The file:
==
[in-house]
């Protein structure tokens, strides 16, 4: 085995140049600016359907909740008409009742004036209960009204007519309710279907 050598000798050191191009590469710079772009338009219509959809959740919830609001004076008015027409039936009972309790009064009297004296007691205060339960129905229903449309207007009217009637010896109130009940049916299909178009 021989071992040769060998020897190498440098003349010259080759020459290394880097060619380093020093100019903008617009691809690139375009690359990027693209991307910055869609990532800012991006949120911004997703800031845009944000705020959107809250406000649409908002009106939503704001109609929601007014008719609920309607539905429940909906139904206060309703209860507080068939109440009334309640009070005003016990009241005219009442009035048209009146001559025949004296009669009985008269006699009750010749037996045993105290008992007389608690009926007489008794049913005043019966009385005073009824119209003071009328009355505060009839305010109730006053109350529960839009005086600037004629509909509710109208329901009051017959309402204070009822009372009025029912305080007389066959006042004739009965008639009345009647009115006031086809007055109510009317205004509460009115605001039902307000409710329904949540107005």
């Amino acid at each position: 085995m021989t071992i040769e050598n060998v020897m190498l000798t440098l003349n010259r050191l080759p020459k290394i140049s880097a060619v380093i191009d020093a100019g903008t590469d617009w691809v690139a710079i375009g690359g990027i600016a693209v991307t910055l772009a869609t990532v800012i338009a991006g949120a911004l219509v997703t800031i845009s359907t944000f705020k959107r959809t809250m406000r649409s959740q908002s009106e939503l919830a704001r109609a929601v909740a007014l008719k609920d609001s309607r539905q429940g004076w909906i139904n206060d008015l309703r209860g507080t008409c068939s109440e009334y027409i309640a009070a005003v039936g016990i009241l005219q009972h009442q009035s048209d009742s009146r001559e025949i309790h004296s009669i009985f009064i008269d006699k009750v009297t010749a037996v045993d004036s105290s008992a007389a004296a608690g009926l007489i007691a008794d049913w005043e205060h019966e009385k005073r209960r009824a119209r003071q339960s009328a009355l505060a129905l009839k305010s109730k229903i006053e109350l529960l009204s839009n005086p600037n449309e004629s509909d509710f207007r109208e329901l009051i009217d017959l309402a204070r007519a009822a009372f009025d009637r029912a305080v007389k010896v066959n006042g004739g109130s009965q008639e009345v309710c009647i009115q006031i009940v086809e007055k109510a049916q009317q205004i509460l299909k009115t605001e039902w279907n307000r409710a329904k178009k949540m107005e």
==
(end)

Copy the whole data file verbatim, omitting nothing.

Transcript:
[in-house]
């Protein structure tokens, strides 16, 4: 085995140049600016359907909740008409009742004036209960009204007519309710279907 050598000798050191191009590469710079772009338009219509959809959740919830609001004076008015027409039936009972309790009064009297004296007691205060339960129905229903449309207007009217009637010896109130009940049916299909178009 021989071992040769060998020897190498440098003349010259080759020459290394880097060619380093020093100019903008617009691809690139375009690359990027693209991307910055869609990532800012991006949120911004997703800031845009944000705020959107809250406000649409908002009106939503704001109609929601007014008719609920309607539905429940909906139904206060309703209860507080068939109440009334309640009070005003016990009241005219009442009035048209009146001559025949004296009669009985008269006699009750010749037996045993105290008992007389608690009926007489008794049913005043019966009385005073009824119209003071009328009355505060009839305010109730006053109350529960839009005086600037004629509909509710109208329901009051017959309402204070009822009372009025029912305080007389066959006042004739009965008639009345009647009115006031086809007055109510009317205004509460009115605001039902307000409710329904949540107005």
């Amino acid at each position: 085995m021989t071992i040769e050598n060998v020897m190498l000798t440098l003349n010259r050191l080759p020459k290394i140049s880097a060619v380093i191009d020093a100019g903008t590469d617009w691809v690139a710079i375009g690359g990027i600016a693209v991307t910055l772009a869609t990532v800012i338009a991006g949120a911004l219509v997703t800031i845009s359907t944000f705020k959107r959809t809250m406000r649409s959740q908002s009106e939503l919830a704001r109609a929601v909740a007014l008719k609920d609001s309607r539905q429940g004076w909906i139904n206060d008015l309703r209860g507080t008409c068939s109440e009334y027409i309640a009070a005003v039936g016990i009241l005219q009972h009442q009035s048209d009742s009146r001559e025949i309790h004296s009669i009985f009064i008269d006699k009750v009297t010749a037996v045993d004036s105290s008992a007389a004296a608690g009926l007489i007691a008794d049913w005043e205060h019966e009385k005073r209960r009824a119209r003071q339960s009328a009355l505060a129905l009839k305010s109730k229903i006053e109350l529960l009204s839009n005086p600037n449309e004629s509909d509710f207007r109208e329901l009051i009217d017959l309402a204070r007519a009822a009372f009025d009637r029912a305080v007389k010896v066959n006042g004739g109130s009965q008639e009345v309710c009647i009115q006031i009940v086809e007055k109510a049916q009317q205004i509460l299909k009115t605001e039902w279907n307000r409710a329904k178009k949540m107005e």